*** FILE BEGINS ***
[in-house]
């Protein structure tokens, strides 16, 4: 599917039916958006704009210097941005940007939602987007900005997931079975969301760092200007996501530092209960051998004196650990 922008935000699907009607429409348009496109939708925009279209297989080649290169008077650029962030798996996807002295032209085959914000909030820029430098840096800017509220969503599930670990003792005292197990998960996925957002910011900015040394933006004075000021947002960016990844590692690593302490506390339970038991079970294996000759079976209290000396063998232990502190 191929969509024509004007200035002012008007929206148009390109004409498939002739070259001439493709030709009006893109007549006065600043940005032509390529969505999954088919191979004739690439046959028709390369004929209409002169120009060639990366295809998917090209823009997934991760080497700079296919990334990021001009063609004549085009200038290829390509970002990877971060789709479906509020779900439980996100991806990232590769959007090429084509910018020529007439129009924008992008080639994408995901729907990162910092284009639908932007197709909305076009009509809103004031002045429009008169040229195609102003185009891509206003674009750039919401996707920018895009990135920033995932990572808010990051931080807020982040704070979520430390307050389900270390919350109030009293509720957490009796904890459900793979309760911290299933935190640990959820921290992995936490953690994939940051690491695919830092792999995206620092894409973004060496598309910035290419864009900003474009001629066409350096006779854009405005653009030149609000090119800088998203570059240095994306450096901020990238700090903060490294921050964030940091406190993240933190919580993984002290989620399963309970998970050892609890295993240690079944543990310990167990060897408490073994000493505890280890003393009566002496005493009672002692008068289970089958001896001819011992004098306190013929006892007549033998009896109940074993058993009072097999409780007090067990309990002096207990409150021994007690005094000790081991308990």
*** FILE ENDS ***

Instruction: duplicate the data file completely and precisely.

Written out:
[in-house]
């Protein structure tokens, strides 16, 4: 599917039916958006704009210097941005940007939602987007900005997931079975969301760092200007996501530092209960051998004196650990 922008935000699907009607429409348009496109939708925009279209297989080649290169008077650029962030798996996807002295032209085959914000909030820029430098840096800017509220969503599930670990003792005292197990998960996925957002910011900015040394933006004075000021947002960016990844590692690593302490506390339970038991079970294996000759079976209290000396063998232990502190 191929969509024509004007200035002012008007929206148009390109004409498939002739070259001439493709030709009006893109007549006065600043940005032509390529969505999954088919191979004739690439046959028709390369004929209409002169120009060639990366295809998917090209823009997934991760080497700079296919990334990021001009063609004549085009200038290829390509970002990877971060789709479906509020779900439980996100991806990232590769959007090429084509910018020529007439129009924008992008080639994408995901729907990162910092284009639908932007197709909305076009009509809103004031002045429009008169040229195609102003185009891509206003674009750039919401996707920018895009990135920033995932990572808010990051931080807020982040704070979520430390307050389900270390919350109030009293509720957490009796904890459900793979309760911290299933935190640990959820921290992995936490953690994939940051690491695919830092792999995206620092894409973004060496598309910035290419864009900003474009001629066409350096006779854009405005653009030149609000090119800088998203570059240095994306450096901020990238700090903060490294921050964030940091406190993240933190919580993984002290989620399963309970998970050892609890295993240690079944543990310990167990060897408490073994000493505890280890003393009566002496005493009672002692008068289970089958001896001819011992004098306190013929006892007549033998009896109940074993058993009072097999409780007090067990309990002096207990409150021994007690005094000790081991308990």